While this may seem like a stupid question, especially to coin collectors, it is a good question to ask. For coin collectors, it is all about the precious metal itself, or the coins made from it. For the rest of us the question isn’t so cut and dry. With the recent drop in gold prices, it is important to understand what gold means to the rest of us.
Unlike coin collectors, who value gold coins for their own sake, the rest of us tend to view gold as a barometer of sorts, warning of the approach of financial storms. Just as a real barometer helps to warn about both good and bad weather, many of us look to gold in the same way.
Recently job growth in the United states was reported to be strong in October of this year, gold sold off a bit do to the news. Others have claimed that the job growth report was cooked, but I am not going to get into that here today. The supposed “Good News” has been celebrated as a sign that the American economy if bouncing back.
As gold is seen by most folks as being a hedge against bad times, this news is probably going to cause gold to decrease somewhat in value. gold is also considered to be a hedge against inflation. If the economy actually picks back up, it could fuel some serious inflation as more workers can earn higher wages and more companies raise the prices for their goods and services.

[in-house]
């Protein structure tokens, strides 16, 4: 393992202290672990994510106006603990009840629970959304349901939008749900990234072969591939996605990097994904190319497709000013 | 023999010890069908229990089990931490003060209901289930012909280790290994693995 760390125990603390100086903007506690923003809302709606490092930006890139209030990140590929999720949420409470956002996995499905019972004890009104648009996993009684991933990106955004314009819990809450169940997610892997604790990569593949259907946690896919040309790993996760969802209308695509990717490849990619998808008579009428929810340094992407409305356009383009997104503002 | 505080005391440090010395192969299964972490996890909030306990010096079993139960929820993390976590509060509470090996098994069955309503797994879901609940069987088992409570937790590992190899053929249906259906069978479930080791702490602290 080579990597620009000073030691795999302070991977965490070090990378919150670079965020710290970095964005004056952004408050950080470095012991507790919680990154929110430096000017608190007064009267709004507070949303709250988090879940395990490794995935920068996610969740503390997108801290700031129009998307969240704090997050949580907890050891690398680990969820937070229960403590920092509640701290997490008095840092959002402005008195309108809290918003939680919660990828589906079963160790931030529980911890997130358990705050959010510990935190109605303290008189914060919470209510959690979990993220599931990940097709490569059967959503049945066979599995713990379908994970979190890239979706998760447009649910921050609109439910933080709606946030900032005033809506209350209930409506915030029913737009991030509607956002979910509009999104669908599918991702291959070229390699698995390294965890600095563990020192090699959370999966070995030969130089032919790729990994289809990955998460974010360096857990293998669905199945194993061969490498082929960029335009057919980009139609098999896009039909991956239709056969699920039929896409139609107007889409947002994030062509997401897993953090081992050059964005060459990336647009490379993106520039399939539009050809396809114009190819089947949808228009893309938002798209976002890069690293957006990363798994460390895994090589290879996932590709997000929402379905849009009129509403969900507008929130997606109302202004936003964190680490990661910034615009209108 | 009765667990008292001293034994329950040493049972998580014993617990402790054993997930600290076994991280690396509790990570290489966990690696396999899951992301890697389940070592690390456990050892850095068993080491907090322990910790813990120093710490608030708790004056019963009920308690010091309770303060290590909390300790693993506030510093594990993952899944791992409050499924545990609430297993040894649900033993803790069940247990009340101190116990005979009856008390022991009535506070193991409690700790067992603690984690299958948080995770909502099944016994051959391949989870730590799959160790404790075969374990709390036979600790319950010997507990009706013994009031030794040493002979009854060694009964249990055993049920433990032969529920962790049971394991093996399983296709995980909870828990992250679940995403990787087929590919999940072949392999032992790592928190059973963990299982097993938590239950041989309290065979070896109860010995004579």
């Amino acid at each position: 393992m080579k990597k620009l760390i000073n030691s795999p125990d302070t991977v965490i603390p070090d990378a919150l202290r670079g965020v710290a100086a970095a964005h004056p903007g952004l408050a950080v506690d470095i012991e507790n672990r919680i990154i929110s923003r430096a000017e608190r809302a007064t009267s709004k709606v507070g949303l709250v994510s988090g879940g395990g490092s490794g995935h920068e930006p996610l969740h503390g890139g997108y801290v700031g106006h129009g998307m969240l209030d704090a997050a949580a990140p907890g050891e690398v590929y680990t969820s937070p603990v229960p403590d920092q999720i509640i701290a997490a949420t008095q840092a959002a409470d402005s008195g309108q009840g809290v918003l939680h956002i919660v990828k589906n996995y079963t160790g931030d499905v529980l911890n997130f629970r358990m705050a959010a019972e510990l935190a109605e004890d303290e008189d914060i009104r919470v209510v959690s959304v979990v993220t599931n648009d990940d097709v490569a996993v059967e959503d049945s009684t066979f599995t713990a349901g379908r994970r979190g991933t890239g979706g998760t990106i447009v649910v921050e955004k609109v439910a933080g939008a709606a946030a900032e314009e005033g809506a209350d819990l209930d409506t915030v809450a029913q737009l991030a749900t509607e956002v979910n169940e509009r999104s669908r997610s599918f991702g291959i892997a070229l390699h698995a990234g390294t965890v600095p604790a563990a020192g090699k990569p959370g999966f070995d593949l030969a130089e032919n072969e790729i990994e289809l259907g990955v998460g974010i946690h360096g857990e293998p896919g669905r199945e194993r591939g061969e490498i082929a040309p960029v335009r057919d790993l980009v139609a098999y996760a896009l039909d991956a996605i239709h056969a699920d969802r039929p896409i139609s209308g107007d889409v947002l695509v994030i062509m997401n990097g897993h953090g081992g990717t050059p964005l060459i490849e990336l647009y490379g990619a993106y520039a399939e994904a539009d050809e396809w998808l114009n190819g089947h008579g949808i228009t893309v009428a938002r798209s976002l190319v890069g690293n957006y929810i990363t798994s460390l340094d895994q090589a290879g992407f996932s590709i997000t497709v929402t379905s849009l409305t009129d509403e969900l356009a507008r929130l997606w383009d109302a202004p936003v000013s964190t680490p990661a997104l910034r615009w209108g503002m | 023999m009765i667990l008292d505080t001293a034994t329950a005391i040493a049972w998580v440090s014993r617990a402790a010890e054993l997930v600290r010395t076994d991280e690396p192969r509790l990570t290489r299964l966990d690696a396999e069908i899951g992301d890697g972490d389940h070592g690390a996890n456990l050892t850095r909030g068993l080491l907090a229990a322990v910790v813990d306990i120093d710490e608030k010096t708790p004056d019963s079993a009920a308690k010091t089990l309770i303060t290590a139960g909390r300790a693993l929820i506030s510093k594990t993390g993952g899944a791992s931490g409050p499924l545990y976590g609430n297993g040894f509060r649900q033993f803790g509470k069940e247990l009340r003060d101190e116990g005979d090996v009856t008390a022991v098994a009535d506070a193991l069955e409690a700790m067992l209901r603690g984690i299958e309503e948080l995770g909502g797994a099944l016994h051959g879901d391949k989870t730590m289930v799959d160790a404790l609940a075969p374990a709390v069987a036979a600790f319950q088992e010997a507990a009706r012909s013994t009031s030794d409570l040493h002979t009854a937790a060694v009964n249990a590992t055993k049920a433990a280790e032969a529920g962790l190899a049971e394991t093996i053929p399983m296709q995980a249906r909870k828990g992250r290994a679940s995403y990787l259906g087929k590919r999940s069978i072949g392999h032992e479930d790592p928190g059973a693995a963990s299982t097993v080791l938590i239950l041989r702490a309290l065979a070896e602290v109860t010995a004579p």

The expectations of higher inflation are supposed to be trumped by the Federal Reserve’s policy of quantitative easing. The Fed currently is buying $85 billion of bonds each month, or $1 trillion 20 billion a year. This is done by creating money out of nothing. You will get an “A” if you realize this is inflationary in its own right.
The last time I checked, the Federal reserve has not abandoned their policy of quantitative easing. The current reason stated for the QA is high unemployment. If the unemployment rate goes down, then the Fed will not need to keep buying up bonds with more fiat money. This withdrawal of bond buying would reduce cash in the financial system and the price of money should rise, as in interest rates.
This approach would be ant-inflationary and would be bad news for gold.
So what does this make gold besides an object that seems to make us go around in circles? With so much “funny money” in circulation, I doubt gold is going to go down in price too much.